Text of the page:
rule, (so y , which we can also call critical, is not free in θ ). We have to prove
`
T
(yψ)
H
θ
H
and notice first that `
T
ψ θ
H
by induction hypothesis. We
can rectify the proof so that if yψ and zϕ are critical formulas which are not
variants of each other, then ψ
D
and ϕ
D
have no free variables in common and also
that these variables differ from critical variables in the proof. With this in mind
suppose first that yψ is not critical. Then y is not free in θ
H
and `
T
yψ θ
H
follows by the -introduction rule. But this is just `
T
φ
H
, since (yψ)
H
is yψ .
So the main case is when yψ is critical and several cases arise depending on the
proof of ψ θ .
First if ψ θ is a propositional axiom, then θ is ψ and y is not free in ψ , so
ψ
D
is ψ and θ
H
is θ , hence ψ
D
θ
H
is ψ ψ . Next if ψ θ is a nonlogical
axiom of T , then again θ
H
is θ and `
T
ψ
D
θ follows from `
T
ψ
D
yψ and
`
T
φ by transitivity. Finally if ψ θ is a substitution axiom, then either θ is a
variant of yψ , in which case θ
H
is ψ
D
, or θ
H
is θ (yψ is critical) and in both
cases `
T
ψ
D
θ
H
.
Taking up rules of inference, suppose first that ψ θ is inferred from θ by
the expansion rule. Then `
T
θ
H
by induction hypothesis and `
T
ψ
D
θ
H
by
the same rule.

ON TWO CLASSICAL RESULTS IN THE FIRST ORDER LOGIC 23
If ψ θ is inferred by the cut rule using a cut formula ϕ, then `
T
ψ
ϕ and `
T
ϕ θ . Infer `
T
yϕ θ by the -introduction rule and observe
three cases. First if ²(ϕ) < ²(ψ), then (yϕ)
H
is yϕ , so `
T
yϕ θ
H
by
induction hypothesis. Infer `
T
ψ
D
yϕ from `
T
ψ ϕ , then `
T
ψ
D
θ
H
by transitivity. Next if ²(ϕ) > ²(ψ), then (yϕ)
H
is yϕ
H
, so `
T
yϕ
H
θ
H
,
again by induction hypothesis. Now `
T
ψ ϕ
H
also by induction hypothesis,
hence `
T
ψ
D
yϕ
H
, then `
T
ψ
D
θ
H
by transitivity again. Finally if yϕ
is critical, then `
T
ϕ
D
θ
H
by induction hypothesis. For every ψ -instance ψ
y
t
from the proof we may add a substitution axiom of the form ϕ
y
t yϕ and from
`
T
ψ ϕ we have `
T
ψ
y
t ϕ
y
t, so `
T
ψ
D
ϕ
D
, hence `
T
ψ
D
θ
H
by
transitivity.
Next if ψ is of the form zχ and ψ θ was inferred from χ θ by the
-introduction rule, then z is not free in θ . We have `
T
yχ θ by the -
introduction rule and `
T
yχ θ
H
by induction hypothesis. By a preliminary
variable renaming we can arrange that all disjuncts in ψ
D
begin with z , thus
z is not free in θ
H
either, then apply the -introduction rule again to infer `
T
zyχ θ
H
. But ` zyχ yψ , so `
T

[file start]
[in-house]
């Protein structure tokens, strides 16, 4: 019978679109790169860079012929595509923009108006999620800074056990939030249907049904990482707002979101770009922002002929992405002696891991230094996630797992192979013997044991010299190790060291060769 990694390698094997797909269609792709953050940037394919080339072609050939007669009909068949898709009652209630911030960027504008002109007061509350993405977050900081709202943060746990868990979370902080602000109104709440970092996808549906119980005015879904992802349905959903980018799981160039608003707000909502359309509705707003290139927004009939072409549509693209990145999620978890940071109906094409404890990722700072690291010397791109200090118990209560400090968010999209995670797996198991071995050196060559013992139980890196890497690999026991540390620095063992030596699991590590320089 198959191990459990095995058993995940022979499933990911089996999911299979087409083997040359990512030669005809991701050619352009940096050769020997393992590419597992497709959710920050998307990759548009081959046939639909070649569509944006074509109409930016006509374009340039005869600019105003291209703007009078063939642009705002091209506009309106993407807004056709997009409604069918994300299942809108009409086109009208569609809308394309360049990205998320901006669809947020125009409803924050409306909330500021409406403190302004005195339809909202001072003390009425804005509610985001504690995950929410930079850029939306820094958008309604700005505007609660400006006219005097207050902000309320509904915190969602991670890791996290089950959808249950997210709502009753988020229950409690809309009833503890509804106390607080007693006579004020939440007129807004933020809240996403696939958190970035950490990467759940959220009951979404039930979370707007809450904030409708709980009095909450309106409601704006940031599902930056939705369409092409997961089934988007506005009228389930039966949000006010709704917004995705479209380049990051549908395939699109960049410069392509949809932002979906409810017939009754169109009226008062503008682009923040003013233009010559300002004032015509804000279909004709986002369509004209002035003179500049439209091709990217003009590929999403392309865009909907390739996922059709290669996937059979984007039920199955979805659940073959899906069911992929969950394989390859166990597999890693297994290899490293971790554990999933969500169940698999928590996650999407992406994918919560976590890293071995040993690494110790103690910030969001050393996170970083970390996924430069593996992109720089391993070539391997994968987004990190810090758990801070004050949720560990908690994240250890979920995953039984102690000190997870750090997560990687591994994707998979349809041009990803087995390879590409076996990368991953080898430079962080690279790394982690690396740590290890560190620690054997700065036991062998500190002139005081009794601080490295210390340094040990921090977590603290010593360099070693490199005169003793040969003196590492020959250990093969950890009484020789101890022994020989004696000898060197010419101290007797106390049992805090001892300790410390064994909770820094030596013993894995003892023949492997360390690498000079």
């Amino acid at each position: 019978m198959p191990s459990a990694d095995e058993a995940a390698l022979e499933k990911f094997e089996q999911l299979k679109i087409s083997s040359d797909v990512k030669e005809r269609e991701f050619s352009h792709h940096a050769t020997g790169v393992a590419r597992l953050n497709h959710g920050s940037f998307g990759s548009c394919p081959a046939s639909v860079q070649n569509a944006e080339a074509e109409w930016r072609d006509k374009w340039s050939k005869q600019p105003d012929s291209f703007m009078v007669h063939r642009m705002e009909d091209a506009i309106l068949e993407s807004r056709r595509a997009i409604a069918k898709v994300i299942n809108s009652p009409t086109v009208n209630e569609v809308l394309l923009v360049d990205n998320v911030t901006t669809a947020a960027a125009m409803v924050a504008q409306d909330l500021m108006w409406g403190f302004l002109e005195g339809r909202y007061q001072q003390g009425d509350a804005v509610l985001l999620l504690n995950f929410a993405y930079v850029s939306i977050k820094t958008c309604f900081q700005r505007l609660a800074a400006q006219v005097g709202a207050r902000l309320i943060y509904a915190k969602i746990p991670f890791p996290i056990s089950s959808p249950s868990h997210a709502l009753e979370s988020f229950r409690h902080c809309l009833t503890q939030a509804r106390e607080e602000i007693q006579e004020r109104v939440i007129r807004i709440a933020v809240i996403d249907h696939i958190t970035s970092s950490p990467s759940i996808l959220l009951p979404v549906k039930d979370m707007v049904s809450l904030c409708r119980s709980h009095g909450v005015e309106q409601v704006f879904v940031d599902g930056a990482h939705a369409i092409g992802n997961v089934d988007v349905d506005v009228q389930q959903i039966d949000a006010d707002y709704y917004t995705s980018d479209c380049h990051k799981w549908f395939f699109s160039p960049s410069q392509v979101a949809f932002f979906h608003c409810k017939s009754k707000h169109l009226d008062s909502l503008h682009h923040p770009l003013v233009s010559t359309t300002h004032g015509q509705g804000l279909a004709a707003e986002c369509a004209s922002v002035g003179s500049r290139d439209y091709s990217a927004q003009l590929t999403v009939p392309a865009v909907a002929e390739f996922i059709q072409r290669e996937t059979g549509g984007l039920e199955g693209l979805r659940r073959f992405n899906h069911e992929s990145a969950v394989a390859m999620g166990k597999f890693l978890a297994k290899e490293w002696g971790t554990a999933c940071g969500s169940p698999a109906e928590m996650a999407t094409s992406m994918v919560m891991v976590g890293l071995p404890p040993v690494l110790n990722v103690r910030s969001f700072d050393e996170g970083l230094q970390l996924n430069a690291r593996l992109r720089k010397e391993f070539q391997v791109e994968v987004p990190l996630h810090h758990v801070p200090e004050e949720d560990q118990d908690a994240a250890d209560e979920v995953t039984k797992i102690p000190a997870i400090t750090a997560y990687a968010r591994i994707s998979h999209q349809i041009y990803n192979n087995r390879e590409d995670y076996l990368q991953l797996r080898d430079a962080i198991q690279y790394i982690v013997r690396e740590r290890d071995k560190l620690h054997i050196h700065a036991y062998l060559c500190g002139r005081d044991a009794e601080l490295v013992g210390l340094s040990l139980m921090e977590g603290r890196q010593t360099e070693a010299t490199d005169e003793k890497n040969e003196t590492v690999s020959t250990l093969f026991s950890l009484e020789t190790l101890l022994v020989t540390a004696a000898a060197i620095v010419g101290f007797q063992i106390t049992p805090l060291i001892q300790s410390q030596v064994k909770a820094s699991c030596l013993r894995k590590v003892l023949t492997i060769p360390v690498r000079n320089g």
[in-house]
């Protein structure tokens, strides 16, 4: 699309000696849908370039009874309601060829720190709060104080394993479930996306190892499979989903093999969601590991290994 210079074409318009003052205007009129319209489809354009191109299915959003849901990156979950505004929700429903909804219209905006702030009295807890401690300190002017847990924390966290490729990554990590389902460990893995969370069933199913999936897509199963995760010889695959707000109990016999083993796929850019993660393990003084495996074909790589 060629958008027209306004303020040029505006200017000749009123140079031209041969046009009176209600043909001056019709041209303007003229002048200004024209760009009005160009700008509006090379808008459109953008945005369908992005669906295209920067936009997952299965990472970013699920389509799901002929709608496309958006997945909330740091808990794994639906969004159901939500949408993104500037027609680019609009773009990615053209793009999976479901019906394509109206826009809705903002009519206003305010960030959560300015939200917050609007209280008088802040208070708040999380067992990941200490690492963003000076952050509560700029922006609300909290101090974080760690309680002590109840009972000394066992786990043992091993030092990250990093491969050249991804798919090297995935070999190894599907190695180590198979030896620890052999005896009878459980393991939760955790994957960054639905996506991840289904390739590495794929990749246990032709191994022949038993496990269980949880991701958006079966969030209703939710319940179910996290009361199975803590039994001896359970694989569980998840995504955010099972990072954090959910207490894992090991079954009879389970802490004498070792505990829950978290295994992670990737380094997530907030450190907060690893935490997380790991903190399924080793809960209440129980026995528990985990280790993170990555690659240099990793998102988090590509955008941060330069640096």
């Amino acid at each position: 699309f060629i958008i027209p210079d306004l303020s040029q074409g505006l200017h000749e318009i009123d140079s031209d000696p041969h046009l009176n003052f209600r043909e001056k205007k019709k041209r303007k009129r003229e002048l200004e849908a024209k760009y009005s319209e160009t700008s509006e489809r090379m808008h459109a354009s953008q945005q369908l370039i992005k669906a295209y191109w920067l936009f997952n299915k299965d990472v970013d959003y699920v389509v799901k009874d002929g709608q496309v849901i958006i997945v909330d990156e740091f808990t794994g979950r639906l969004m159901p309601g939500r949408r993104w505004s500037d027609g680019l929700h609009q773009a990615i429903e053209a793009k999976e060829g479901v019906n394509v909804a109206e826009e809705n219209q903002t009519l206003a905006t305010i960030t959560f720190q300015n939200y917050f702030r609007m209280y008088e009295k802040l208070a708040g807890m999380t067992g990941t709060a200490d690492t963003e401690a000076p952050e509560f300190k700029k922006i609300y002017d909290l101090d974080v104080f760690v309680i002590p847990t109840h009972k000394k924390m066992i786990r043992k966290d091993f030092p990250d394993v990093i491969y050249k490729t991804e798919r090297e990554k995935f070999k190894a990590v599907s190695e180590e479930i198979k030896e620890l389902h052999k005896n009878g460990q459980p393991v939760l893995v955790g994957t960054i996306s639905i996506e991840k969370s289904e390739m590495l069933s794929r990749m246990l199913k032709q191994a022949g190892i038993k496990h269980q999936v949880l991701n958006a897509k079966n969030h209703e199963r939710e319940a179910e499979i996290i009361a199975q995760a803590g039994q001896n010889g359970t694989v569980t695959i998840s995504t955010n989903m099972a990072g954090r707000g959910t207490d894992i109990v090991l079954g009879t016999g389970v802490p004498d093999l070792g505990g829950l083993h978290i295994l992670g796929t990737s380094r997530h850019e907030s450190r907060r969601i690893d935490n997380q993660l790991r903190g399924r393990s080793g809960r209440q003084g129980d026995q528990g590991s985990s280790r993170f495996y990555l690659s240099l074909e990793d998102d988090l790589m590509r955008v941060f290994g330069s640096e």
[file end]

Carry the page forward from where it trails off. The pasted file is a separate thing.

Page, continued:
yψ θ
H
, hence `
T
ψ
D
θ
H
.
Finally, supp ose that ψ θ was inferred from `
T
(ψ θ) (ψ θ) by the
contraction rule. We can use the additional induction on the number of applications
of the contraction rule and the fact that `
T
(¬ψ ¬ψ) (θ θ) follows from the
above formula without use of contraction, to get `
T
y¬(¬ψ ¬ψ) θ θ by the
-introduction rule. Hence `
T
[y¬(¬ψ ¬ψ) θ θ]
H
by induction hypothesis,
i.e., `
T
[¬(¬ψ ¬ψ)]
D
θ
H
θ
H
(y¬(¬ψ ¬ψ) is critical), which is equivalent
to `
T
ψ
D
θ
H
. ¤
The two classical metatheorems mentioned at the beginning come out now as
simple corollaries
1
. In both of them the theory T is assumed to be open.
Corollary 1 (Hilbert–Ackermann). If `
T
φ and φ is open, then it can be
derived using only propositional rules.
Proof. If the -introduction rule was not applied there is nothing to prove.
Otherwise let yψ θ be any formula inferred by the rule and we may suppose
that y ψ is critical. An application of the lemma eliminates the application of the
rule and φ
H
is φ since it is open. After finitely many such steps only propositional
rules remain. ¤
Corollary 2 (Herbrand). If `
T
x
1
. . . x
n
χ, where χ is open, then for some
terms t
ij
, 1 6 i 6 m, 1 6 j 6 n also `
T
W
16i6m
χ
x
1
...x
n
t
i1
. . . t
in
.
Proof. Again we may suppose that x
1
χ
0
, where χ
0
x
2
. . . x
n
χ, is critical.
Then by the lemma `
T
W
16i6k
χ
0
x
1
s
i
for some terms s
1
, . . . , s
k
. For the same
reason each of χ
0
x
1
s
i
is, after finitely many steps, also replaced by an appropriate
disjunction and so on, until we are left with a disjunction of χ-instances. ¤
1
A classical source to consult is [4]

24 KAPETANOVI
´
C
References
[1] S. R. Buss, On Herbrand’s Theorem, In: Logic and Computational Complexity (D. Leivant,
ed.), LNCS 960, Springer-Verlag, 1995, pp. 195–209
[2] S. R. Buss, An Introduction to Proof Theory, In: Handbook of Proof Theory (S. R. Buss, ed.),
Elsevier, 1998. pp. 2–78
[3] G. Gentzen, Untersuchungen ¨uber das logische Schliessen, Math. Zeitschrift 39 (1934/5), pp.
176–210, 405–431
[4] D. Hilbert, P. Bernays, Grundlagen der Mathematik II, Springer-Verlag, 1970
[5] J. R. Shoenfield, Mathematical Logic, Addison-Wesley, Reading, 1967
Matematiˇcki institut SANU (Received 14 11 2003)
Knez Mihailova 35/I (Revised 01 03 2004)
11000 Beograd
Serbia and Montenegro
kapi@mi.sanu.ac.yu